Buckeyes: Can We Not Party Like It’s 1969?

Relatives of mine can never forget the Sunday before Thanksgiving, 1969. They had been scheduled to move from Northwest Ohio to Columbus but the time frame was pushed up due to a family tragedy. They drove down Route 23 to Columbus on that rainy Sunday. Immersed in their own shock they hadn’t really been able to focus on the events of the day before, but a separate, mournful parade of Ohio State fans making their return from Ann Arbor made clear that the Sports Planet Earth had trembled the day before. The Ohio State Buckeyes had lost.

The 1969 Buckeyes returned their “Super Sophs” from an undefeated national championship team the previous season. Rival Michigan had ceased to put up much resistance against the Buckeyes over the preceding years, leading to the hiring of a Northern Ohio native and Woody Hayes protégé. Bo Schembechler quietly went about reminding his Wolverines of the distance they had to travel. The goal, at the end of the year was to do the impossible and defeat the undefeated and prohibitive favorite Buckeyes in the end of the season rivalry game.

Michigan bumbled along at first, losing badly to Missouri and convincingly to a very mediocre Michigan State. After five games they stood at 3-2. Big wins in the games leading up to the Ohio State clash certainly gave evidence that something was happening. Still, few anticipated the 24-12 upset of the Buckeyes, a team whose narrowest margin of victory that year was a 35-7 thrashing of Minnesota, in Minneapolis.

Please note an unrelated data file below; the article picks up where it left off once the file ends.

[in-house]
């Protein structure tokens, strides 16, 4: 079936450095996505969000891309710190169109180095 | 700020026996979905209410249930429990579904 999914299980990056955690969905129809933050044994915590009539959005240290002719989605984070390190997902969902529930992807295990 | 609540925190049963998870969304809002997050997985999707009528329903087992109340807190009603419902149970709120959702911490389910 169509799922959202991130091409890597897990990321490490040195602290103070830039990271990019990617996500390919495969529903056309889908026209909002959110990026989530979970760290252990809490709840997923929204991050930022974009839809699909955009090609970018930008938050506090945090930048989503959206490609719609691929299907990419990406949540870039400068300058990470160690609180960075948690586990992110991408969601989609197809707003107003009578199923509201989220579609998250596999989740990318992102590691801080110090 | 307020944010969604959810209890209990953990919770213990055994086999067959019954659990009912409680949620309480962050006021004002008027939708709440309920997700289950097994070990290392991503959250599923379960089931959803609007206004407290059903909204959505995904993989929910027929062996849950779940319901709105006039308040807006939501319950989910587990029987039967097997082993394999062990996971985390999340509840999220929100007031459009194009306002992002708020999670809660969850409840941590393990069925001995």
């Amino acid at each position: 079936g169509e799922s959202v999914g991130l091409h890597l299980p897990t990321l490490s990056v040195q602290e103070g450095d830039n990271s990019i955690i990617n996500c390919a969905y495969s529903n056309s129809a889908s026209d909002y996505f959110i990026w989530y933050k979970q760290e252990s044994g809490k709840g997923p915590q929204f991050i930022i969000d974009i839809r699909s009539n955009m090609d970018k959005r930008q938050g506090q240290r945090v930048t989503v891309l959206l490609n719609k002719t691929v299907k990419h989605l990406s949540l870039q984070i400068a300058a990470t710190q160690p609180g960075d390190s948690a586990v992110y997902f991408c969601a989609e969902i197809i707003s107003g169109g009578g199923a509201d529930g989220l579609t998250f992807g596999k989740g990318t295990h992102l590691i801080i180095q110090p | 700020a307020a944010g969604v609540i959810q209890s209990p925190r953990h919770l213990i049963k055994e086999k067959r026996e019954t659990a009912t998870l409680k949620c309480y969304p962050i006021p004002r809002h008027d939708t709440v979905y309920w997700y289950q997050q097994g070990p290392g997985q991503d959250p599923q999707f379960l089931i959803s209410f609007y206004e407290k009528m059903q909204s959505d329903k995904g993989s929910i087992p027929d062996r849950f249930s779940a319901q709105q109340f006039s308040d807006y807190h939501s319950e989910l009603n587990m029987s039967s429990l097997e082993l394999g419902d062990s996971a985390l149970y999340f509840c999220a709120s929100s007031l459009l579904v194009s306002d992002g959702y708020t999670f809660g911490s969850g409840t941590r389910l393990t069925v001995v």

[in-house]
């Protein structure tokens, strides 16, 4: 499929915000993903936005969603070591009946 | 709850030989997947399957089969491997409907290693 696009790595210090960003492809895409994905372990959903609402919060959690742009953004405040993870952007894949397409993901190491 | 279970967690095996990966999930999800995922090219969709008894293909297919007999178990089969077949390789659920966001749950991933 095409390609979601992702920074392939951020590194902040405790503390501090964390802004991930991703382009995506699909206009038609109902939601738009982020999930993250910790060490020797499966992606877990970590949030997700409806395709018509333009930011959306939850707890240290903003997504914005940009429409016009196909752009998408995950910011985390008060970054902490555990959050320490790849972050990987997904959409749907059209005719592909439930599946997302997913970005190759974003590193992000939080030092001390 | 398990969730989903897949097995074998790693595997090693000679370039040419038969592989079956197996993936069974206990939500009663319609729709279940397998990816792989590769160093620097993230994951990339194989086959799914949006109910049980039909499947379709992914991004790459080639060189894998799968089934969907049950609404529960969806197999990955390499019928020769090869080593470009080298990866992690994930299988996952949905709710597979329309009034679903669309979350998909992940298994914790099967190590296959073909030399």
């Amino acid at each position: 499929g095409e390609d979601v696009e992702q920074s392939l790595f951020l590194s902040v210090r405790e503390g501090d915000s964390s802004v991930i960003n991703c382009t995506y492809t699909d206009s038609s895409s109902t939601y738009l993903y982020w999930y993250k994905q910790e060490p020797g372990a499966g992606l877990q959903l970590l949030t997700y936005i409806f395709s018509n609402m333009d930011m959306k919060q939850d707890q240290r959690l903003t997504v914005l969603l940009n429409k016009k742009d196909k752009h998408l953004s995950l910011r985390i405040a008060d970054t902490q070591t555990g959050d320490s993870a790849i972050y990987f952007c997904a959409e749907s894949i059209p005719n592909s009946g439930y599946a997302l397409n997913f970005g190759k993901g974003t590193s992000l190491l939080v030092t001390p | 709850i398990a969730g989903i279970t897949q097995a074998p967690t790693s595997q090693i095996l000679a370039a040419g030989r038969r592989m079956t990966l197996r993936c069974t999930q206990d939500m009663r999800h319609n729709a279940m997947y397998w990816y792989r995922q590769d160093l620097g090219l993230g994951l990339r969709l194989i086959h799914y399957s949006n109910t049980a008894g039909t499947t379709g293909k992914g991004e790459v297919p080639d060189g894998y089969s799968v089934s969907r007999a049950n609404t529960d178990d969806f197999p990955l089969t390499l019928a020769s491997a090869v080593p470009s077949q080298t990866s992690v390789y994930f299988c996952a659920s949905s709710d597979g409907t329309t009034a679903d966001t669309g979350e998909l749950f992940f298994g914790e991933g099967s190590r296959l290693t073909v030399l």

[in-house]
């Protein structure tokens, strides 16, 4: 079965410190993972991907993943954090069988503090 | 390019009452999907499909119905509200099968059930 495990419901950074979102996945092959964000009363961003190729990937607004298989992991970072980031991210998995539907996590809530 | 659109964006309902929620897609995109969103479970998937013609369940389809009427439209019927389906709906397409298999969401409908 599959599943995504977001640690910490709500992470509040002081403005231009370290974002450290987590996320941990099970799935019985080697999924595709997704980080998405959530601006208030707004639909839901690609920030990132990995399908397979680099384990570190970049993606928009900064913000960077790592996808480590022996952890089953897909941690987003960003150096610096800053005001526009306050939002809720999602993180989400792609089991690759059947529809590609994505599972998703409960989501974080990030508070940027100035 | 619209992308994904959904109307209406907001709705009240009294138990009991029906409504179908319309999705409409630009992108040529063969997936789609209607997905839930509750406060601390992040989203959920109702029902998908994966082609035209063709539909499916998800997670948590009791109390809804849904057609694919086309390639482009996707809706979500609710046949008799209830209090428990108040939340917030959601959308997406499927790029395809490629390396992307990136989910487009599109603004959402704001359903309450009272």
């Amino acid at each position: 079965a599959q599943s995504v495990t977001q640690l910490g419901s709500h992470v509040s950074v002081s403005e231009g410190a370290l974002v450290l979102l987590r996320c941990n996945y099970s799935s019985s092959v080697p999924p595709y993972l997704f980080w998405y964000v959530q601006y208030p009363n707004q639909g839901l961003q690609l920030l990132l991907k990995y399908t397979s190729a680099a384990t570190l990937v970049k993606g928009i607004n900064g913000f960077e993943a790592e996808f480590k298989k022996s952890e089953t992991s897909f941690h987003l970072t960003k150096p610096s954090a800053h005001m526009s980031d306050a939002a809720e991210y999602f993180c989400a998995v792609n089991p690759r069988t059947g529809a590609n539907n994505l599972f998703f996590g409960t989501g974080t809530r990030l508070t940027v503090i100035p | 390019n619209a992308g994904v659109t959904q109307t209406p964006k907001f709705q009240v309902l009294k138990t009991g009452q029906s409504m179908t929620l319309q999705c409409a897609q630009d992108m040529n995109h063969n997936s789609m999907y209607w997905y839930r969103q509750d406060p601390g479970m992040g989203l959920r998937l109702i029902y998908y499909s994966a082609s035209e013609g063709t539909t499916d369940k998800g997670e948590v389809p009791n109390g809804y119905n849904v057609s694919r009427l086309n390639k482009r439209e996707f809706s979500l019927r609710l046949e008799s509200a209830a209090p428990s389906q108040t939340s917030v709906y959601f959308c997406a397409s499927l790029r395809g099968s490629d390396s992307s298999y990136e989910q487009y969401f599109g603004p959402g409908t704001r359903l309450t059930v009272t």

Virtually no one thought a Michigan victory possible then, and virtually no one thinks it possible now—except perhaps Las Vegas which stunningly lists Michigan as fifth in the National Championship betting odds. Perhaps they remember 1969.

Consider—Ohio State returns a wonderfully talented group of youthful Buckeyes, fresh off a title run as spectacular and unexpected as Woody’s 1969 New Year’s Day thrashing of OJ Simpson’s USC’ Trojans. Michigan, which has played at a pedestrian level for years now, has nonetheless managed during that time to rise up for competitive games with the Buckeyes. Trying to shed its recent mediocre past, TTUN has turned to a Northern Ohio native and Schembechler protégé—a man who combines Schembechler’s curmudgeonly demeanor and quiet thirst for domination with the naïve spontaneity of the late Detroit shooting star Mark Fidrych and the volatile unpredictability of a Mike Tyson.

Somewhat like Schembechler, and somewhat obviously not, Jim Harbaugh is humbly going about the business everyone knows he is about—smashing the expectations and hopes of a team he has successfully trolled before (remember the “guarantee of a Michigan victory?).

The 2014 Buckeyes did not beat Michigan by 36 points, and thus, presumably, there currently is no Michigan locker doormat emblazoned “50-14.” There is also no suggestion Urban Meyer uttered, “cuz I couldn’t go for three.” So, even given the eerie similarities, there is much that is different between now and 1969. Chief among the differences–Woody did not have the harbinger of ill will from the past that Urban has. Armed with that forewarning, can he manage to avoid a reboot of 1969 and another mournful drive down Route 23?

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